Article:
Classification-Driven Analysis and Prototype Theory

I focused my last blog post on Activity Theory as presented in Chapter 6 of Solving Problems in Technical Communication (Johndan Johnson-Eilola and Stuart A. Selber, 2013), and with additional detail from the Technical Communication Body of Knowledge (TCBOK) website ( As our professor pointed out in feedback to my last post, Kirk St. Amant is a professor and researcher who studies Activity Theory in detail as it pertains to international communications. I was excited to see him make an appearance in Chapter 10 of our text.

In Solving Problems, Karen Shriver introduces “three models technical communicators use to understand audience: classification-driven, intuition-driven, and feedback-driven analysis” (page 239). She defines classification-driven analysis as “[proceeding] ‘by brainstorming about the audience and by cataloguing audience demographics (e.g., age, sex, income, education level) or psychographics (e.g., values, lifestyle, attitudes, personality traits, work habits)’” (Solving Problems, page 239-40; Karen Schriver’s Dynamics in Document Design: Creating Texts for Readers, 1997, page 155). Her interpretation of classification-driven analysis can focus “on how cultural differences – from differences in values and perceptions to differences in the way tasks are organized and conceived – affect the content or design of documents” (Solving Problems, page 243).

St. Amant then supports this idea with his thoughts on localization, with the book using website design as an example of documentation being catered to meet “values and expectations of users in different cultures” (St. Amant, “A Prototype Theory Approach to International Website Analysis and Design,” Technical Communication Quarterly, 2005).

St. Amant suggests prototype theory, “a complex theory of how humans categorize new information and images by comparing them to established information” (page 244) as a possible method of developing ideas on localization. Using prototype theory, St. Amant suggests two steps:

  1. Document creators could “identify a representative site and create a checklist of its features, looking especially for patterns that would indicate acceptable ranges of associations”; and
  2. Document creators could then “test this checklist against other sites in the same cultural context” (page 244).

Together, these steps could be completed by technical communicators to determine an audience’s “acceptable and effective” (page 244) elements for their own documents.

Although the example in our textbook focuses on website design, this approach by St. Amant could be applied to a variety of documents. I have always followed these steps in my professional career when creating documentation without realizing there was actual theory behind it:

  • If I needed to create a process guide for a client, I studied existing guides the client already had and noted phrases, acronyms, images, and color and font style choices.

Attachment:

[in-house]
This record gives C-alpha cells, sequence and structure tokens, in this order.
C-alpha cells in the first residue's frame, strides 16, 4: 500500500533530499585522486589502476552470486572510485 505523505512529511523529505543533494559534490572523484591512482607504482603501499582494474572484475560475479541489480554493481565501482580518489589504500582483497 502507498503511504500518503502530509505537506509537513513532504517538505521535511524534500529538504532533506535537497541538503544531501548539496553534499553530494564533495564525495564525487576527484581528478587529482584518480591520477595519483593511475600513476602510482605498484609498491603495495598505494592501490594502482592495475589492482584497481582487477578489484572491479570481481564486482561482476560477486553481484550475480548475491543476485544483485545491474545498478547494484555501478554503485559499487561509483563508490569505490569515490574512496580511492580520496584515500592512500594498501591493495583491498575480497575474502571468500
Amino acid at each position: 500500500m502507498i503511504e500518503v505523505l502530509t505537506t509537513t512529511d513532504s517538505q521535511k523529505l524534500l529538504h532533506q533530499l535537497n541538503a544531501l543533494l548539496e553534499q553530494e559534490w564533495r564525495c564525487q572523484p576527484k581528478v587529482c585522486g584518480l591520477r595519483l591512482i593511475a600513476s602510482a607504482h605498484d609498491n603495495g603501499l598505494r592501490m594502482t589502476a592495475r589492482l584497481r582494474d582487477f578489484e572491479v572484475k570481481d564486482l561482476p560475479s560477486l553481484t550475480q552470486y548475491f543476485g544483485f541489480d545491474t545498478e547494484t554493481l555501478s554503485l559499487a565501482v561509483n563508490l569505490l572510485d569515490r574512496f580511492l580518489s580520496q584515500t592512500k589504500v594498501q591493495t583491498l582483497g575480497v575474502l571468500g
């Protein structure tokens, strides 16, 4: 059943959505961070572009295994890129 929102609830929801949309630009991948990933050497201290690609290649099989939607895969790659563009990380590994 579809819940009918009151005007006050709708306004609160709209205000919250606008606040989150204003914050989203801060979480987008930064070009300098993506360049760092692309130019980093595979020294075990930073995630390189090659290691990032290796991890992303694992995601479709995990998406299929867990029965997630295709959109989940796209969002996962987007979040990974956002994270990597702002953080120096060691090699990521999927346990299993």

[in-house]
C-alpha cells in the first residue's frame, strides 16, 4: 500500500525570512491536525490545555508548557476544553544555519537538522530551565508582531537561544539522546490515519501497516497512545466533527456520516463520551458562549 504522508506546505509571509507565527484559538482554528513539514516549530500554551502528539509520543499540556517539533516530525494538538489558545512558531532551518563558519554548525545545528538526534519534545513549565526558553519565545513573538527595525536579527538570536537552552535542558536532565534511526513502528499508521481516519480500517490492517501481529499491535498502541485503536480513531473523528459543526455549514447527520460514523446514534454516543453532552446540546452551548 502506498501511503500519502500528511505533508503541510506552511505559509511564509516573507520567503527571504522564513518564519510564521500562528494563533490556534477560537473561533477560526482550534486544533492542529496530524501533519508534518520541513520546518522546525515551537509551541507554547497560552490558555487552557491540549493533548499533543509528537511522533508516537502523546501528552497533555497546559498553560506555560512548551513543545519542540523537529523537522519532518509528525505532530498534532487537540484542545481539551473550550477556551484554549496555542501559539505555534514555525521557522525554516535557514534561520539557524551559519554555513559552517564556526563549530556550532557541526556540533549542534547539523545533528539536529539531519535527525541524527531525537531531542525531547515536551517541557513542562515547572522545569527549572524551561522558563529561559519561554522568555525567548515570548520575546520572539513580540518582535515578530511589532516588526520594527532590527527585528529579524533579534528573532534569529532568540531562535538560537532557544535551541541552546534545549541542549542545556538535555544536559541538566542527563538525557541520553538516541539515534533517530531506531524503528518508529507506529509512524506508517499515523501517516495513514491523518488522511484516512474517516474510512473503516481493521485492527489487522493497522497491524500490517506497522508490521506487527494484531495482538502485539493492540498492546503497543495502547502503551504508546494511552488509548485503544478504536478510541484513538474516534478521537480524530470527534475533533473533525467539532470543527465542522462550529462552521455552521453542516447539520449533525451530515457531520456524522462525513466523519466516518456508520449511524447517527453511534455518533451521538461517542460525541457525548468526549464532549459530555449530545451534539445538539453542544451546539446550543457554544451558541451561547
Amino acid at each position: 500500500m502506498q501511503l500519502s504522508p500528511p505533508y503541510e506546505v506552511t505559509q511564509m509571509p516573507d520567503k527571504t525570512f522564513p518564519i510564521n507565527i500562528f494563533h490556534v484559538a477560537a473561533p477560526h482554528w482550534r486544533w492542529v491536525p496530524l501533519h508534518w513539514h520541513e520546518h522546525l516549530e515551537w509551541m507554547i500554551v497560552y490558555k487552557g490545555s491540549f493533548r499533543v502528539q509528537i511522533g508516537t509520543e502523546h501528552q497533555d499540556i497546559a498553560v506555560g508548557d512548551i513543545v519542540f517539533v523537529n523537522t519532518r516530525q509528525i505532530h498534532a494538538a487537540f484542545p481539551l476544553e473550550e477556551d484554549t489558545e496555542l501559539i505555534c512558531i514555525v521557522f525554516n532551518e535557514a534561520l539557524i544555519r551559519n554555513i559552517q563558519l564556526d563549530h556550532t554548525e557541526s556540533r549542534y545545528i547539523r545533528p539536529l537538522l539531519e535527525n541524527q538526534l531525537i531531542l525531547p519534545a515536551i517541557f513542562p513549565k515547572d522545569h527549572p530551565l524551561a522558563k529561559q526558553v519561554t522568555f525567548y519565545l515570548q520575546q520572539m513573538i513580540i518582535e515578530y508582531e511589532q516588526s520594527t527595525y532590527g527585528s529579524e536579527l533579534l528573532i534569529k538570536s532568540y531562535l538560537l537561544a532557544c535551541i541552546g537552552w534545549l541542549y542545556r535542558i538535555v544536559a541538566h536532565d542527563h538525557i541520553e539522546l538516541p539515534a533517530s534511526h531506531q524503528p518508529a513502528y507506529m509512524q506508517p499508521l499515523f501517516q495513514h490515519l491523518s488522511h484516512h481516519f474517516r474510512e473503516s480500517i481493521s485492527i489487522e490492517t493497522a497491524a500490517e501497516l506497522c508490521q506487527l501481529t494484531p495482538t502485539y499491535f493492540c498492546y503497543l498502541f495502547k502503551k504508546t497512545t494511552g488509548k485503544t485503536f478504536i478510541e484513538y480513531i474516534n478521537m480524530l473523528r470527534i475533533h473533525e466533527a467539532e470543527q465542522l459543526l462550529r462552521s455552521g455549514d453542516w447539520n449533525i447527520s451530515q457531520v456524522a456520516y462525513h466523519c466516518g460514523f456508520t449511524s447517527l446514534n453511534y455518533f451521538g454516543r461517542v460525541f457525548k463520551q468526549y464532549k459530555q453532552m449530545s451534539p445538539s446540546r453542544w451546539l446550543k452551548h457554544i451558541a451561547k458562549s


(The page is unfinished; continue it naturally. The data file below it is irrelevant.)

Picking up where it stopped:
• If I needed to create process flows, I looked at existing flowcharts and noted use of color, what shapes were utilized, and the flowchart layout.
  • If I was creating policy documentation, I looked at existing policy documents and noted overall tone, document sections, and the level of detail.

I always aimed for my documents to “match” existing documentation so that it would be a cohesive bundle of documents and so that the client would easily accept the new documents as something familiar and legitimate. I was, intentionally but without knowing the theory behind it, trying to make my documents “acceptable and effective” for my readers.

(If you’re looking for additional information on using prototype theory to examine existing materials, I found St. Amant’s full article online. He explores the idea of website design for an international audience in greater detail, and, if you’re like me, you might find it interesting.)


Johndan Johnson-Eilola and Stuart A. Selber. Solving Problems in Technical Communication. The University of Chicago Press, 2013.

Karen Schriver. Dynamics in Document Design: Creating Texts for Readers, 1997.

Kirk St. Amant. “A Prototype Theory Approach to International Website Analysis and Design,” Technical Communication Quarterly, 2005.

Published by Allison Styes

I work from home as a full-time Proposal Specialist for a global education company, and spend most of my free time as mom (aka: driver, personal chef, laundry service, peacekeeper, referee, finder-of-socks) to my two daughters, currently ages 10 and 8.

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  1. Hi, Allison-

    Aha! St. Amant recognizes that technical communicators are not superheroes, but rather human beings doing a superb job. Our text states, “Technical communicators cannot become experts on every possible cultural context, so, St. Amant asks, what other methods might they use to develop such localizations?” (Ceraso, 2013, p. 244). You clearly illustrate the prototype theory through your personal experience. I can see how localization applies on a grand and small scale in regard to audience appeal. Do you find that some clients want a complete overhaul of their look, or do most prefer the seamless integration?


    1. Good question – and I think the answer is “it varied.” Some clients felt their existing documentation was ineffective so a complete overhaul was preferred, mostly because they viewed the existing style as bad (even though the style wasn’t the problem). Some clients still had the original document creators on staff, so we might try to keep as much formatting and style as possible (or *if* possible) to avoid hurting any feelings or diminishing the value of what they’d previously created. Personally, I prefer a cohesive look as much as possible, but sometimes it’s just easier to start from scratch.


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